Cindy Ng

What was your background prior to joining Varonis?

Brian Vecci

I went to college and studied computer science and music. And I came out of college and immediately went to work as a web developer. So I was an engineer, and I spent time doing web and applications development. And I discovered that I’m generally better at talking about the kinds of things that I was doing and helping other people understand the technology that I was building than actually building the technology which people that know me probably won’t surprise anybody.

So I was an engineer, an applications developer then I moved into project management. I was a project manager for a while, a systems architect. And right before I came to Varonis, I was in desktop architecture for an investment bank. And before that I had done project management at a law firm and I’d been in a publishing company. So I’d kind of been in IT and IT applications and a few different roles and hopped around a few different industries before coming to Varonis.

Cindy Ng

And how did you know that Varonis was a good fit for you?

Brian Vecci

I knew immediately that Varonis was a good fit for me because I needed a job and they offered me a job. So the fact that I got a job offer was the first big clue but really I connected with an old manager of mine at a law firm, Chadbourne & Parke who’s one of the best managers that I’d ever had up until that point, introduced me. He know I was looking for a job and introduced me to a friend of his at another law firm who had a friend who worked for this tiny startup company called Varonis who was looking for someone to do what they were calling technical marketing which is something that I’d never done before.

And so I interviewed with this guy, his name is David Gibson, and he was a former SE and was looking for someone technical, and I met him and we got along great. And then a couple of days later I met a guy named Mark Wilcox and we got along really well, and a couple of days later I sat in a windowless conference room in New York City, then a couple of guys named Ken Spinner and Jim O’Boyle and a few. About 30 minutes into that meeting I met a guy name Yaki Faitelson, and every single person that I met along the way was passionate and enthusiastic and super intelligent and seemed to work really hard and really believed really strongly in what they were doing, and I had no idea what we were doing at that point. I didn’t really know what Varonis did. I had some kind of inkling.

So it was less the company itself and more the people that I was about to start working with that made me pretty confident that this was gonna be a good fit and it turned out to be right.

Cindy Ng

And what did you learn about yourself after working at Varonis?

Brian Vecci

That I need to spend way less time talking and way more time listening. It’s one of the first lessons that David tried to impart on me. I remember before in one of my first trips out to do some customer meetings, he said to me, “You know, Brian, you’ve got to always remember make the meeting about them not about you.” And anybody who knows me well will hear me say that out loud and laugh at me because they realize that’s still something that I struggle with sometimes.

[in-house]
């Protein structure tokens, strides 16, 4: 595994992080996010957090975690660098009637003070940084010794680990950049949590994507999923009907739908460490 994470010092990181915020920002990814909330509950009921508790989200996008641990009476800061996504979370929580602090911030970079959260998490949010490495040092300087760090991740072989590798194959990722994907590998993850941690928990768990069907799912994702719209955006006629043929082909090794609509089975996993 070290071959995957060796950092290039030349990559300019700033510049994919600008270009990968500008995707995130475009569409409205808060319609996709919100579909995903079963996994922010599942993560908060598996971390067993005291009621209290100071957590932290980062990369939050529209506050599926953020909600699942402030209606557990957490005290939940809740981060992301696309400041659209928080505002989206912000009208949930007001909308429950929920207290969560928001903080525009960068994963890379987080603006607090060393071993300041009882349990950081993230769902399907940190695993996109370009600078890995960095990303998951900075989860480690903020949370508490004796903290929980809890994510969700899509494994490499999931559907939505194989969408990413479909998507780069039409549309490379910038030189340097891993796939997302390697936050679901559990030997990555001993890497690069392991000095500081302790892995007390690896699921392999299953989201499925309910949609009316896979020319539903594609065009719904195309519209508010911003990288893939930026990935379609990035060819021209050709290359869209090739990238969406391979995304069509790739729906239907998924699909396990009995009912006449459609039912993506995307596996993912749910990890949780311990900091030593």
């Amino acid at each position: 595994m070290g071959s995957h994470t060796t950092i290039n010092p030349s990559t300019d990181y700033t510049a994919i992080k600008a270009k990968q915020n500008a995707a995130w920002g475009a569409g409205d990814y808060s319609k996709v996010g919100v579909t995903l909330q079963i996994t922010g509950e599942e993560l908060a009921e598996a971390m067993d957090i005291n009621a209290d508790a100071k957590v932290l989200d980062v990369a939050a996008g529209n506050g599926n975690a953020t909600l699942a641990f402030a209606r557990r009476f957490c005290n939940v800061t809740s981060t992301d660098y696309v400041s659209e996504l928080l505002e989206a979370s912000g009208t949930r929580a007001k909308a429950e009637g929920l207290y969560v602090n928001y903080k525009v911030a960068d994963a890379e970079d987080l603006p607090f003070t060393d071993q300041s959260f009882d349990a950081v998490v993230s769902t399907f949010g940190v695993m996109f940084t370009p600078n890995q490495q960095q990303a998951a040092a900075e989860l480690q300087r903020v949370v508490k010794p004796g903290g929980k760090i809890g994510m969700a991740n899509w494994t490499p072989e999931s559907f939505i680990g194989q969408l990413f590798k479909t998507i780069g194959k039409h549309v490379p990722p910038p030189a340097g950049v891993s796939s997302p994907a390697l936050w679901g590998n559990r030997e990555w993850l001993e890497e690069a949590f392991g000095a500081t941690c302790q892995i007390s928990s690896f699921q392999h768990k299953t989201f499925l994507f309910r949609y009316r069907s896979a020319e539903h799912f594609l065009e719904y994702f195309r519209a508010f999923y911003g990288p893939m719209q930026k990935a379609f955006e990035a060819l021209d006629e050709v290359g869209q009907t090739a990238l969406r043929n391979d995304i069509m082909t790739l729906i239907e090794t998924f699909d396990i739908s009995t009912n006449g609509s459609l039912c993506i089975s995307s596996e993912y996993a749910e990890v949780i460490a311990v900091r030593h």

But learning how to shut up and listen, have a little bit of empathy and think about the people that you’re talking to and what they care about was one of the hardest lessons for me to learn because it’s something that I’m not naturally good at but it’s something that stuck with me for eight years and something that I continue to work on. I think about it as something that I’m hopefully a little bit better at than I used to be and that I continue to improve on. And every time I’m mindful and focused on listening to others I find that I get better at what I do and feel better about what I do.

Cindy Ng

And when you go to a meeting, when you talk to them, what is the biggest data security problem your prospects are faced with?

Brian Vecci

Well, I spend a lot of time in meetings talking these days about our operational journey. And that means the biggest data security problem, the prospects that I’m talking to when I’m talking to, the biggest problem that they face is, they know they have a big problem. They know they have a ton of data.

They may know that some of it is sensitive, they may not, they may have some ideas of where it is, they may have some sense of the scale of the problem that they’re facing trying to help the right people have access to the right data but the biggest problem they face is, “All right. We know we have these huge problems, we get it. How do we get there? How do we go from the state where everything is chaos to this vision that you’re talking about where only the right people have access to just what they’re supposed to and everything’s monitored. When something goes wrong we know about it?”

So the biggest problem these days is just how to get there. It’s less about a specific technical problem and more about, “I don’t know what I need to do first, second, third or fourth,” which is really different like even when you and I started here. Like seven, eight years ago the biggest problem that we faced was that our prospects had no idea that they had these problems. We spent so much time just educating people first of all, unstructured data or data on file systems is important and it was exposed and they had no idea how big of a problem they had, let alone what they needed to do to fix it. That’s changed. These days most people know that they have a big problem, they just don’t know how to get there.